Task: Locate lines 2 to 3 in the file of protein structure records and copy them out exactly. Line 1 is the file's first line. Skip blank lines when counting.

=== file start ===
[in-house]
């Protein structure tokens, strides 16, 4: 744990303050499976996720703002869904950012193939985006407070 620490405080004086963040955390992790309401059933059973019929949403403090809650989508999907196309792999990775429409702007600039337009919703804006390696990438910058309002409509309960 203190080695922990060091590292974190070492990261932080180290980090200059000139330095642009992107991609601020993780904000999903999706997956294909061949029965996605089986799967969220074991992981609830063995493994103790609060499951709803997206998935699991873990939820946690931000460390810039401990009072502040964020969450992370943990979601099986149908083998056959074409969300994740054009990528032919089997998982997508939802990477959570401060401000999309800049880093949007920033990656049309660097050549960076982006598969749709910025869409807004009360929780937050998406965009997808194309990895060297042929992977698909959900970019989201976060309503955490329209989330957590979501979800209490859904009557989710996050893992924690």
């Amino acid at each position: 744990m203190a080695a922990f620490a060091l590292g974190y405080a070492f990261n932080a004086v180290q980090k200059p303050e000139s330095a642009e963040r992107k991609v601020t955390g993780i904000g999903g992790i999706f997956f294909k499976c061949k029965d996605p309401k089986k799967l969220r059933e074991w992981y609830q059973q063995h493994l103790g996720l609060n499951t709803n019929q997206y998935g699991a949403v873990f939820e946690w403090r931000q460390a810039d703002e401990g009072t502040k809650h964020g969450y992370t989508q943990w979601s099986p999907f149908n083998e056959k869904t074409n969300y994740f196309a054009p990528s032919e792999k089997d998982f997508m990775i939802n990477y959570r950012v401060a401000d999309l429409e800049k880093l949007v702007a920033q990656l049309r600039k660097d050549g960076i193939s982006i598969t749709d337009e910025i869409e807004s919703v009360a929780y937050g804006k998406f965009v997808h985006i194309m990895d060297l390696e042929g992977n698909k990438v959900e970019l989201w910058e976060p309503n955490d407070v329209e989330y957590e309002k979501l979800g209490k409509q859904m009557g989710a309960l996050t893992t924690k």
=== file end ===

């Protein structure tokens, strides 16, 4: 744990303050499976996720703002869904950012193939985006407070 620490405080004086963040955390992790309401059933059973019929949403403090809650989508999907196309792999990775429409702007600039337009919703804006390696990438910058309002409509309960 203190080695922990060091590292974190070492990261932080180290980090200059000139330095642009992107991609601020993780904000999903999706997956294909061949029965996605089986799967969220074991992981609830063995493994103790609060499951709803997206998935699991873990939820946690931000460390810039401990009072502040964020969450992370943990979601099986149908083998056959074409969300994740054009990528032919089997998982997508939802990477959570401060401000999309800049880093949007920033990656049309660097050549960076982006598969749709910025869409807004009360929780937050998406965009997808194309990895060297042929992977698909959900970019989201976060309503955490329209989330957590979501979800209490859904009557989710996050893992924690």
């Amino acid at each position: 744990m203190a080695a922990f620490a060091l590292g974190y405080a070492f990261n932080a004086v180290q980090k200059p303050e000139s330095a642009e963040r992107k991609v601020t955390g993780i904000g999903g992790i999706f997956f294909k499976c061949k029965d996605p309401k089986k799967l969220r059933e074991w992981y609830q059973q063995h493994l103790g996720l609060n499951t709803n019929q997206y998935g699991a949403v873990f939820e946690w403090r931000q460390a810039d703002e401990g009072t502040k809650h964020g969450y992370t989508q943990w979601s099986p999907f149908n083998e056959k869904t074409n969300y994740f196309a054009p990528s032919e792999k089997d998982f997508m990775i939802n990477y959570r950012v401060a401000d999309l429409e800049k880093l949007v702007a920033q990656l049309r600039k660097d050549g960076i193939s982006i598969t749709d337009e910025i869409e807004s919703v009360a929780y937050g804006k998406f965009v997808h985006i194309m990895d060297l390696e042929g992977n698909k990438v959900e970019l989201w910058e976060p309503n955490d407070v329209e989330y957590e309002k979501l979800g209490k409509q859904m009557g989710a309960l996050t893992t924690k």